In: Places and Forms of Encounter in Jewish Literatures
Author: Aneta Stępień


This chapter examines the modernist influences on Isaac Bashevis Singer’s literary strategies and his views on Yiddish literature by looking at the series of the writer’s unpublished lecture notes in English and his literary criticism. It centers on Singer’s formulation of “folk-lore”, the writer’s literary formula that reveals the main inspirations of his unique literary style. These included the turn to the diaspora experience as a source of themes for fiction inspired by the diaspora nationalist Y.L Peretz, the inclusion of repressed subjects, “the Jewish underground”, to Yiddish literature, and the unrestrained way of writing about sexual relations, most likely provoked by S. Freud and Polish modernist writers. The chapter demonstrates that Singer’s fascination with Hasidic culture was fuelled by his engagement with secular modernist writing, which made him to rediscover Hasidic Judaism as an attractive literary trope. The role of Singer’s “adopted city” (Sharpe), Warsaw, in stimulating the direction he was to follow in his creative endeavours is also examined. A closer look at Singer’s secular influences helps us to situate his oeuvre as conceived at the crossroads of Polish, Jewish and European modernisms, a perspective which sheds new light on reading and interpreting the writer’s fiction.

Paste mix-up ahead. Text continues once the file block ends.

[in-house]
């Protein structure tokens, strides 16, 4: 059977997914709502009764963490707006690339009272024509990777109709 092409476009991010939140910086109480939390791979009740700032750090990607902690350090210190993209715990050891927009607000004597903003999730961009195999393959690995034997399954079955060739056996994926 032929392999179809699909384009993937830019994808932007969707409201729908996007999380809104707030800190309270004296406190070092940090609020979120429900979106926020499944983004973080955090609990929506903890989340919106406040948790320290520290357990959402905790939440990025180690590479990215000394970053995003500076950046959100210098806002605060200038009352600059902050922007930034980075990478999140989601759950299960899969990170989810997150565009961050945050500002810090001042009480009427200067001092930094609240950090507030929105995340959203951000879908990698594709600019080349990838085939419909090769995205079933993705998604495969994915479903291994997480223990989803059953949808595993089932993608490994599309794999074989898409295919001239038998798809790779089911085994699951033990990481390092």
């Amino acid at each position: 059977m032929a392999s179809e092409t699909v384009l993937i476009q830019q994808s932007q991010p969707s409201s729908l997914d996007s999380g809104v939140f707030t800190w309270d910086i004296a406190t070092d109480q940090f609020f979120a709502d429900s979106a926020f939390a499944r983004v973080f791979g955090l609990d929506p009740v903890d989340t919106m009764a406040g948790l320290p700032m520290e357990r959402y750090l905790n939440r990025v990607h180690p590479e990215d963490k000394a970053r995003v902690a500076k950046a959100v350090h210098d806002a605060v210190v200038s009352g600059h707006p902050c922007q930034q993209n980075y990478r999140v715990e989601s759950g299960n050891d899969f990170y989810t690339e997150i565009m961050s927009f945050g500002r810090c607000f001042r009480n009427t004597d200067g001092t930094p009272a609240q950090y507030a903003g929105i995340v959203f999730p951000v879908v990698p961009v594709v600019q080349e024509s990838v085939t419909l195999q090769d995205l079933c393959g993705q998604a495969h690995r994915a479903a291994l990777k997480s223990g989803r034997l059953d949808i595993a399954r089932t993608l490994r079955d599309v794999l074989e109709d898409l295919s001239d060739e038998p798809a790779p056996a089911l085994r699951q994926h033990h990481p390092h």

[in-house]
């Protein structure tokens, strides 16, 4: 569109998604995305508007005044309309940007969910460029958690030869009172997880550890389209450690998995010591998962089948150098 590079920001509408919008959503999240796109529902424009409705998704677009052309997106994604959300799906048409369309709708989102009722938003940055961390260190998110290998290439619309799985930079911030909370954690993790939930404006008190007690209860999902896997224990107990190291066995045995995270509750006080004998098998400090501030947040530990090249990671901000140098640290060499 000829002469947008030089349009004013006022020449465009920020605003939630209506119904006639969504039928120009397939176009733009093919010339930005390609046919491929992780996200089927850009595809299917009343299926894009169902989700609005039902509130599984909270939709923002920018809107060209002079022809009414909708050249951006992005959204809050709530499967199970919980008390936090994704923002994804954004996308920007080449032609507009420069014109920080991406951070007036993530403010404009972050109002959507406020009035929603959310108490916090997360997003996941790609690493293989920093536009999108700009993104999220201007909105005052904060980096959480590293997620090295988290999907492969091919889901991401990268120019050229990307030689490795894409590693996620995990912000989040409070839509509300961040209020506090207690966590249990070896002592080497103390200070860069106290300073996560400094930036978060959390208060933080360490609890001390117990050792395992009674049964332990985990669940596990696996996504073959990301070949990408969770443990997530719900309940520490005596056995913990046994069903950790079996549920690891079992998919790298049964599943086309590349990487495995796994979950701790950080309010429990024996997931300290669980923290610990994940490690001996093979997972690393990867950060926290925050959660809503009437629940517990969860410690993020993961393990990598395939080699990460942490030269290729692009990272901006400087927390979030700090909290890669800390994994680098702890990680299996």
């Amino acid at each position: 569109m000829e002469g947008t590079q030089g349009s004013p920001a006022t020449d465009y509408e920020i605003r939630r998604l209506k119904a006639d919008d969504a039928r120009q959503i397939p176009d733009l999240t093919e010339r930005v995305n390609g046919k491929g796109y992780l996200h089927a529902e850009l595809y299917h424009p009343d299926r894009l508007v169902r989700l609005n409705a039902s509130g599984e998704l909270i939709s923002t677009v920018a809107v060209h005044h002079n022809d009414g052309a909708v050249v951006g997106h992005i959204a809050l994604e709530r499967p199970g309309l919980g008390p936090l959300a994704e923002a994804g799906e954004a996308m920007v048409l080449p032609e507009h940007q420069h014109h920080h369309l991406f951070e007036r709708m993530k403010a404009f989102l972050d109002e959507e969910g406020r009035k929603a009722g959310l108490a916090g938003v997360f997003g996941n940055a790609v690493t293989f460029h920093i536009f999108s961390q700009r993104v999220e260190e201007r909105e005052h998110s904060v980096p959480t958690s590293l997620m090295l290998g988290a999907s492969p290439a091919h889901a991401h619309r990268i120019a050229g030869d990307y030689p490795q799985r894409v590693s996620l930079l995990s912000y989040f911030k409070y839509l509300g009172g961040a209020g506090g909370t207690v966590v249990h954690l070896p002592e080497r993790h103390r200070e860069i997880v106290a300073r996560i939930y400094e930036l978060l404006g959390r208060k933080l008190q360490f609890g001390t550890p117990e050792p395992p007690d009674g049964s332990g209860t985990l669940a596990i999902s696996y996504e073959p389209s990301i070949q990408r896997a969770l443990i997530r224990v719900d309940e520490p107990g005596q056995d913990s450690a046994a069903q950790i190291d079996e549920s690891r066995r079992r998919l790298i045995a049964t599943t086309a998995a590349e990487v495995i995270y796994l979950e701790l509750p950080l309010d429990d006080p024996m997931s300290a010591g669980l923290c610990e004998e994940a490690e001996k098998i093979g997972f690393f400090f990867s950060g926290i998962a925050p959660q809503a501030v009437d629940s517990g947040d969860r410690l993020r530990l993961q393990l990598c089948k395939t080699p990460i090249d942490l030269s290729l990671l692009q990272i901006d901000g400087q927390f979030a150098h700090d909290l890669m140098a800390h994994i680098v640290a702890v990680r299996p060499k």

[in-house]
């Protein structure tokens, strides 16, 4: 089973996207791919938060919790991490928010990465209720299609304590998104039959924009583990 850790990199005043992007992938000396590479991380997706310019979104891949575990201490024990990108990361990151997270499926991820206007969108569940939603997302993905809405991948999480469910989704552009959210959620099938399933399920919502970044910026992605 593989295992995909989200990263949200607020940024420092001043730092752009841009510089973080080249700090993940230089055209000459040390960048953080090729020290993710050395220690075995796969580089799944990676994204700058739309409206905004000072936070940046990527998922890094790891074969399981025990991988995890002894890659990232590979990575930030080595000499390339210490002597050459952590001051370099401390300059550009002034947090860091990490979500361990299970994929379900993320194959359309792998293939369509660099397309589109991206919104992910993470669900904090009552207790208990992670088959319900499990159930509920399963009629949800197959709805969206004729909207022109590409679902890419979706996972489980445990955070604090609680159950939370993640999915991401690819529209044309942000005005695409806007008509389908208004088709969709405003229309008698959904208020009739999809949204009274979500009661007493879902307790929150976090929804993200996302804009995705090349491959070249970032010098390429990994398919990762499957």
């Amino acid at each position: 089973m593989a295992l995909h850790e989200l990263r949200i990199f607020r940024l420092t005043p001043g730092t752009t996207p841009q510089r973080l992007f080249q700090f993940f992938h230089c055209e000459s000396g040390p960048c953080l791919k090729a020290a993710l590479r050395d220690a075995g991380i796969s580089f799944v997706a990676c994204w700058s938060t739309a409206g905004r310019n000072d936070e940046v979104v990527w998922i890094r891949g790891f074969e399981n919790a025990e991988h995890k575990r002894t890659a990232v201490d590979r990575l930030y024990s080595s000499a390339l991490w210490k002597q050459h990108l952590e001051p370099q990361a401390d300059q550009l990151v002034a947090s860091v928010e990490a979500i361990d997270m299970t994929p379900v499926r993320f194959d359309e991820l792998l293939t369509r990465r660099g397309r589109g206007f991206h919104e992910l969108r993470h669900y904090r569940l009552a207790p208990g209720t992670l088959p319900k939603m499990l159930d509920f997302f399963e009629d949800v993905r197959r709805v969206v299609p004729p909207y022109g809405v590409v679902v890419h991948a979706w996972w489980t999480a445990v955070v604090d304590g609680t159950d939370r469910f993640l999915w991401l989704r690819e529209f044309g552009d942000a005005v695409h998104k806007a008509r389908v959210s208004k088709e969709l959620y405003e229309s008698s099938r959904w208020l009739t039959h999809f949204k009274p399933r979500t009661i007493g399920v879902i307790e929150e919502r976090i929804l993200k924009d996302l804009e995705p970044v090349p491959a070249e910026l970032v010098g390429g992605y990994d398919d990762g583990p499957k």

In: Places and Forms of Encounter in Jewish Literatures